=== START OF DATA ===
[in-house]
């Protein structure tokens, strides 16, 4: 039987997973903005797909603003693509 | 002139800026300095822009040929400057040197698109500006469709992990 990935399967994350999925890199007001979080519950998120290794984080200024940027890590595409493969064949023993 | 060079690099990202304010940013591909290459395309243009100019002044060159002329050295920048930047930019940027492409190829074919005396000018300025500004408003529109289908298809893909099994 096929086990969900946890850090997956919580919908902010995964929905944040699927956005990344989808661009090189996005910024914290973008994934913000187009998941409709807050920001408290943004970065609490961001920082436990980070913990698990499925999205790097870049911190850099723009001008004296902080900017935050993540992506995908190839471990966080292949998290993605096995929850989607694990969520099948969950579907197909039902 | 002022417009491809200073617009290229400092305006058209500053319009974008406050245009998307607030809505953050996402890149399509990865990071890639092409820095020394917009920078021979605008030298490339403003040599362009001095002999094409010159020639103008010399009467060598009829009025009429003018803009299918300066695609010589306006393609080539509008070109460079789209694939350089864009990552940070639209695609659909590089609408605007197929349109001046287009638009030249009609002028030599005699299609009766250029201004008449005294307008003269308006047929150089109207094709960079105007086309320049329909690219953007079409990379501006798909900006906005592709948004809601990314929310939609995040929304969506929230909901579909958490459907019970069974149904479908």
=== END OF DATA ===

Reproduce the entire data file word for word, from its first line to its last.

[in-house]
């Protein structure tokens, strides 16, 4: 039987997973903005797909603003693509 | 002139800026300095822009040929400057040197698109500006469709992990 990935399967994350999925890199007001979080519950998120290794984080200024940027890590595409493969064949023993 | 060079690099990202304010940013591909290459395309243009100019002044060159002329050295920048930047930019940027492409190829074919005396000018300025500004408003529109289908298809893909099994 096929086990969900946890850090997956919580919908902010995964929905944040699927956005990344989808661009090189996005910024914290973008994934913000187009998941409709807050920001408290943004970065609490961001920082436990980070913990698990499925999205790097870049911190850099723009001008004296902080900017935050993540992506995908190839471990966080292949998290993605096995929850989607694990969520099948969950579907197909039902 | 002022417009491809200073617009290229400092305006058209500053319009974008406050245009998307607030809505953050996402890149399509990865990071890639092409820095020394917009920078021979605008030298490339403003040599362009001095002999094409010159020639103008010399009467060598009829009025009429003018803009299918300066695609010589306006393609080539509008070109460079789209694939350089864009990552940070639209695609659909590089609408605007197929349109001046287009638009030249009609002028030599005699299609009766250029201004008449005294307008003269308006047929150089109207094709960079105007086309320049329909690219953007079409990379501006798909900006906005592709948004809601990314929310939609995040929304969506929230909901579909958490459907019970069974149904479908």